Keyboard Shortcut

A keyboard shortcut is a combination of keys pressed simultaneously on the keyboard to perform a specific action on the computer. The most commonly used keyboard shortcuts are for saving ([Ctrl] + S), to copying ([Ctrl] + C), pasting ([Ctrl] + V), or closing a window ([Alt] + F4) …

Kiss

The KISS principle, "Keep it Simple Stupid", is a method which advocates seeking simplicity in design and avoiding unnecessary complexity. Example: Give me a KISS.

L

Lag (to)

Run … very … slowly. Lagging like a snail.

Live CD

A live CD (or a live USB key) is a bootable medium. The system starts booting the computer and then runs the OS without installation. It actually uses the volatile memory (RAM) to run, and does not affect the permanent memory (hard disk).

Free Software

"Free Software" is a concept of free applications and operating systems, whose source codes are left open by the developers, in order for everybody to inspect and improve them. One example is the GNU/Linux initiative which regroups free and gratis operating systems like Debian, but also the LibreOffice suite, the free alternative to Microsoft™ Office, or Firefox and Chromium the free alternatives to Microsoft™ Internet Explorer.

Long (it's not gonna be)

Sentence used by the computer people to say that they still have 2 hours to finish (the time to compile, test, fix, compile, test, fix, compile …)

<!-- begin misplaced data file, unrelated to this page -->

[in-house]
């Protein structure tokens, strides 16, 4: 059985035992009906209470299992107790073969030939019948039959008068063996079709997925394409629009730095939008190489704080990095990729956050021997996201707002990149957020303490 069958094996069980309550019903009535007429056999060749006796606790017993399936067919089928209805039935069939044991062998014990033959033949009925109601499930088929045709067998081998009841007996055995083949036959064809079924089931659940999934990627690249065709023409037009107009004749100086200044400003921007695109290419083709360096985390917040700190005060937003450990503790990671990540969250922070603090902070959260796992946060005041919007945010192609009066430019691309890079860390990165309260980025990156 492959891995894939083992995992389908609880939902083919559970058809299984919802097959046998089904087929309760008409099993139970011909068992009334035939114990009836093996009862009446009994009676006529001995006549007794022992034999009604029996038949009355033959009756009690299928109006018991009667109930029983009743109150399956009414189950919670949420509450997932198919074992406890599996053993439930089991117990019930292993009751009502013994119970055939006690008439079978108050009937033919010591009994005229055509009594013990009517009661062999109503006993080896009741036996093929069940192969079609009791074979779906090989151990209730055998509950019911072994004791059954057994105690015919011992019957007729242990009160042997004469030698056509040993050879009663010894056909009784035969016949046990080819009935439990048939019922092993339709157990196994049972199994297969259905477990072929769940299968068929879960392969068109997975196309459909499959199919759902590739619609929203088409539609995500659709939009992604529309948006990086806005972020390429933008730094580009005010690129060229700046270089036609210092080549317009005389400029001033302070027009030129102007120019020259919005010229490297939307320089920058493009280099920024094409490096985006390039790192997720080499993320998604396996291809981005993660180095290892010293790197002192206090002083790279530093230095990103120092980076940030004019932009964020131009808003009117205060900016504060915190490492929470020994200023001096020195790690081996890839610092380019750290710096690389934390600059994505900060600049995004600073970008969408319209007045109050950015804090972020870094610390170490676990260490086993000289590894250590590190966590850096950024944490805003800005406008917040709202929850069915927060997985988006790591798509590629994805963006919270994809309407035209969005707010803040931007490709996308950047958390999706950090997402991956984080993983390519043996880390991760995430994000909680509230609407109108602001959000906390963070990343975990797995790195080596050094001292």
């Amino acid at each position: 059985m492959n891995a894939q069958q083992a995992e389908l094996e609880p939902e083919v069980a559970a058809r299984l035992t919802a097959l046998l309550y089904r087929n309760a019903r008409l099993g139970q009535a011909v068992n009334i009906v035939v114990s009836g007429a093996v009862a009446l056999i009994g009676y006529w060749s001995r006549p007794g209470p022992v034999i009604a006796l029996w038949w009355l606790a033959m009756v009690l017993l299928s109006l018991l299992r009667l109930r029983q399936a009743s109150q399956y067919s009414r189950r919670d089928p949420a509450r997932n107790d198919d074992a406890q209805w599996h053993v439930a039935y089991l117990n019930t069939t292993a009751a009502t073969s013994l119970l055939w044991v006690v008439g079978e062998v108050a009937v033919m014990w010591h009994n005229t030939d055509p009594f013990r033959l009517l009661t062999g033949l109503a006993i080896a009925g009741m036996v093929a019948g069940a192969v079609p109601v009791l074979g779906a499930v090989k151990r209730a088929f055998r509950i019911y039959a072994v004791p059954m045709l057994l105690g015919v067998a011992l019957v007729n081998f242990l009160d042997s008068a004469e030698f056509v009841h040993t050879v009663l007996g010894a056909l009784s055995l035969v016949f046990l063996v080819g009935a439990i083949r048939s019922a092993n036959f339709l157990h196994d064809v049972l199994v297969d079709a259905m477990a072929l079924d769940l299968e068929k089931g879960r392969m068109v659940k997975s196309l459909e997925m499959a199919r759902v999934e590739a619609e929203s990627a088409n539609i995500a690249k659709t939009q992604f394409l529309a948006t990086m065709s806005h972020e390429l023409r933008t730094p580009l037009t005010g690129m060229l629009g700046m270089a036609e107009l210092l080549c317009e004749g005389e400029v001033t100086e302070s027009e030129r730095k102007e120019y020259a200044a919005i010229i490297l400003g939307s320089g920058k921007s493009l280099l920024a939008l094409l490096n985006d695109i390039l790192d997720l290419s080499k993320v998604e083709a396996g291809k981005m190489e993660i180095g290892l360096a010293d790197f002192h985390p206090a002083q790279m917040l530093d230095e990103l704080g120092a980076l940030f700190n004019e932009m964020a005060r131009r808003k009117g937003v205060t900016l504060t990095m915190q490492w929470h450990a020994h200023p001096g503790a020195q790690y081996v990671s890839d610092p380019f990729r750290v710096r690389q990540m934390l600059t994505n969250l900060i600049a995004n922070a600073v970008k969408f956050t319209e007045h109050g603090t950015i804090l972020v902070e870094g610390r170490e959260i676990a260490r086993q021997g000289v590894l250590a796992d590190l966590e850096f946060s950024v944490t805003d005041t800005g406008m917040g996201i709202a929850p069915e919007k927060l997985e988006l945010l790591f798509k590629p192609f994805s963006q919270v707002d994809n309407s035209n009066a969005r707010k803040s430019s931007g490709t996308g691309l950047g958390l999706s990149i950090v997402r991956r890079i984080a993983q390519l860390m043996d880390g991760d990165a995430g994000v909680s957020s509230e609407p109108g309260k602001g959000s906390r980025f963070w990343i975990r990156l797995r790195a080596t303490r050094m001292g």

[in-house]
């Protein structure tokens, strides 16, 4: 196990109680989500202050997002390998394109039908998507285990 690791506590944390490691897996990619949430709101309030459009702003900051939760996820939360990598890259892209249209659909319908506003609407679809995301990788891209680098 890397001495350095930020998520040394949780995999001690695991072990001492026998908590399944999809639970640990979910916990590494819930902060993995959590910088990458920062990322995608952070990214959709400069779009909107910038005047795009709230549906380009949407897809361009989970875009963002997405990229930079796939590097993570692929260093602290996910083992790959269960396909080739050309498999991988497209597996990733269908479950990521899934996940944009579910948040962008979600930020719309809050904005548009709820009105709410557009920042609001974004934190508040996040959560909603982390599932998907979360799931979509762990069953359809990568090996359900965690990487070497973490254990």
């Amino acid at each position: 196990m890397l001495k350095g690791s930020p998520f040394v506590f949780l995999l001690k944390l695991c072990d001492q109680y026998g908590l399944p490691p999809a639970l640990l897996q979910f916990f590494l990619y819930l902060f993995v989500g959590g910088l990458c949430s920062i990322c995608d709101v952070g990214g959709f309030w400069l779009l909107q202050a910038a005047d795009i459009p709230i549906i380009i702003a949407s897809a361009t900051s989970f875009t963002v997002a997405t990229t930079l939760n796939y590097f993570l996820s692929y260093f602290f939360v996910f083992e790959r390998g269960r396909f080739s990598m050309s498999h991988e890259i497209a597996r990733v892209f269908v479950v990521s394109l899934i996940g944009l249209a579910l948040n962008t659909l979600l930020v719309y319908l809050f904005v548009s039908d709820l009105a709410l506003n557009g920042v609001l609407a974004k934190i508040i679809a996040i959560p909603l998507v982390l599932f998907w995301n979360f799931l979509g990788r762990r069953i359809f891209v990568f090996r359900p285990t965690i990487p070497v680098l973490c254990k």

M

Mail

mail refers to a letter sent by Internet via email software (Eg. Icedove). The mails are free, usually limited to 10MB, which can be accompanied by attachments (images, documents …) and sent to recipient(s) (At :) and potentially people in copy (CC :). Unwanted mails are called junk or spam.

Memory card

A memory card is a small device able to permanently store digital data, likewise a USB key. The memory card is intended to be plugged into digital cameras or camcorders. It can store photos and movies, and can be read back by computer featuring a memory card slot. Among the most popular formats, we find the MemoryStick card for Sony devices, and SD for most others. A recent memory card can store thousands of photos.

Motherboard

The motherboard is the main component of the CPU. Its role is to centralize and process all the data exchanged between the processor and the peripheral. The motherboard therefore manages the hard disk, the CD/DVD drive, the keyboard, the mouse, the network, the various USB ports …

N

No Life

Nolife is an insane geek or nerd so passionate by his computer activity that he:she spends all his time with his/her passion neglecting everything else and in consequence has no (or very few) social life. No comment …

Noob

The "Noob" term (derived from "newbie" or novice) refers to a computer novice. It is not necessarily a pejorative term.

Notification Area

The notification area is usually located at the right of the taskbar. You can usually find in there, the time, the network indicator, the sound volume. This is where the messages appear when the system has something to tell you (eg the battery is running empty, updates are available …)